Dick Dale, who has died aged 81, was the progenitor of what become known in the 1960s as “surf music”, a sub-genre of pop whose most famous exponents were the Beach Boys; he belatedly achieved wider recognition when Quentin Tarantino used his track Misirlou as the opening theme to one of the key films of the 1990s, Pulp Fiction.
Although mainstream success did not come to him until late in his career, it could be argued that Dale did more than many better-known guitarists to shape the direction of rock music. His influence lay not so much in what he liked to play, which never gained more than local popularity in his youth, as in the style of his attack.
Not to mention this aspect of his influence, excerpted from a recent post of mine:
Leo and Freddie clumsily made their way to the center of the room and focused on the stage, where their friend was leading his band. Dale was a marble statue, animated: a shovel-chinned superman wearing a madras blazer and a tie. A curl of greasy hair fell over his face while his dark eyes stared down at the veiny hands pummeling his Stratocaster. There were perhaps five more musicians up there, all dressed as immaculately, all swaying in unthinking unison to the beat, which was relentless. There was a drum kit alongside a Fender Precision Bass cranked up, and a trio of horns, but the star was Dale’s left-handed Stratocaster. It wasn’t playing just rhythm or lead, but somehow both. As the loose shuffle of the band swayed beneath him, Dale jackhammered electric notes out into the ballroom, as if trying to stab the sound of his guitar through the chests of his fans. His picks disintegrated on his thick guitar strings, and flurries of white plastic rained down on the checkerboard stage at his feet. Dale was punishing his guitar, pounding it, sawing it, threatening to tear it in half, and the resulting blare was like nothing Leo Fender or Freddie Tavares had heard. It wasn’t a sweet, clear melody. It was a jagged rhythm, a howl of steel, a squall of electric nails to which every single one of the three-thousand-something young people inside the Rendezvous Ballroom appeared desperately and completely in thrall.
Amid the din and the sweat, Leo turned to Freddie. “Now I know what Dick is trying to tell me,” he yelled. Some weeks later, Leo called Dale down to the factory. He’d ordered a new fifteen-inch speaker from the James B. Lansing company and installed it in its own cabinet. An amplifier he’d built for Dale was housed separately, to make the rig easier to move. During use, the amp box stacked on top of the speaker cabinet. Both pieces were wrapped in cream-colored vinyl.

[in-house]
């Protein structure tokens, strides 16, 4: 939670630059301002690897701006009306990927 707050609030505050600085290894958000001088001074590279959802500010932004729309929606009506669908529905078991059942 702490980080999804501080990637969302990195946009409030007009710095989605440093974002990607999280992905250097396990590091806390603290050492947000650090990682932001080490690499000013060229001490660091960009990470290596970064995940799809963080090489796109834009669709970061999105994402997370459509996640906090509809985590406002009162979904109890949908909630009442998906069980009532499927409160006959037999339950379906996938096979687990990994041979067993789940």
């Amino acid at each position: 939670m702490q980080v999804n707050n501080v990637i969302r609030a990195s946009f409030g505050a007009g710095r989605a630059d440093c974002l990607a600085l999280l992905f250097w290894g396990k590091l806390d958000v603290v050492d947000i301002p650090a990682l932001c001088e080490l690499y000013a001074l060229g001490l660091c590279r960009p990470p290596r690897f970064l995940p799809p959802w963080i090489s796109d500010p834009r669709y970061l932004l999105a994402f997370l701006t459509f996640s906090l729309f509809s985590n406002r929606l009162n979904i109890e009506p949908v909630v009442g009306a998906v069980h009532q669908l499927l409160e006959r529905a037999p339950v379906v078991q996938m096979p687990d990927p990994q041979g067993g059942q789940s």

“This is you,” Leo said to Dale. “You are the Showman. This is your amp.”
Another bit from the same post, telling the story of my own encounter with Dale:
As it happens, I have a Dick Dale story of my own for ya. Years ago, back in 96 or 98 or so, my band opened for Dale in Orlando, at the famous Sapphire Supper Club downtown. Our hotel, and Dick’s, was an easy stroll from the venue, so after our set was done we walked back to our rooms to imbibe a few cocktails and such in preparation for Dale’s headlining set. As I was walking back, I ran into Dick on his way to the venue, stopping him to thank him for having us on the bill and telling him I was a fan and really looked forward to hearing him play. He looked deep into my eyes, placed a hand firmly over my heart, and quietly said in a deep, serious voice: “It’s one thing to hear it. But you really gotta FEEL it.”
I was, I dunno, flabbergasted yet flattered to have been granted a moment of such serious attention from him. It felt like he was sharing something that was truly important to him, although I was admittedly a bit puzzled by it in the moment. Then we got back to the joint just as he was cranking up, and that shattering volume hammered at my chest like artillery. And then, right then, I knew just what he meant, I got it.
You gotta FEEL it, sure enough—and when Dale cranked up the volume to hang ten off that well-worn slab of lefty Strat, you definitely, definitely did.
As Dale knew, there’s a physical aspect to high-volume rock and roll that the thing lives or dies on. The pounding of the bass against your heart, the agonized wail of the guitar, the crash and bash of the drums: these things are the oxygen that makes the music breathe. Or…not. Granted, a bad band that tries to mask their lack of ability with sheer obnoxious volume is a painful thing to endure. Still, the fact remains: the only thing more frustrating than a bad band that’s too loud is a GOOD band that ain’t loud enough.
I’m still fielding texts from music-biz pals of mine passing the news along, and in every one of those texts one descriptor has come up: “total BADASS.” That, the late Richard A Monsour most certainly was. Rest in peace, Dick. Long may you wave.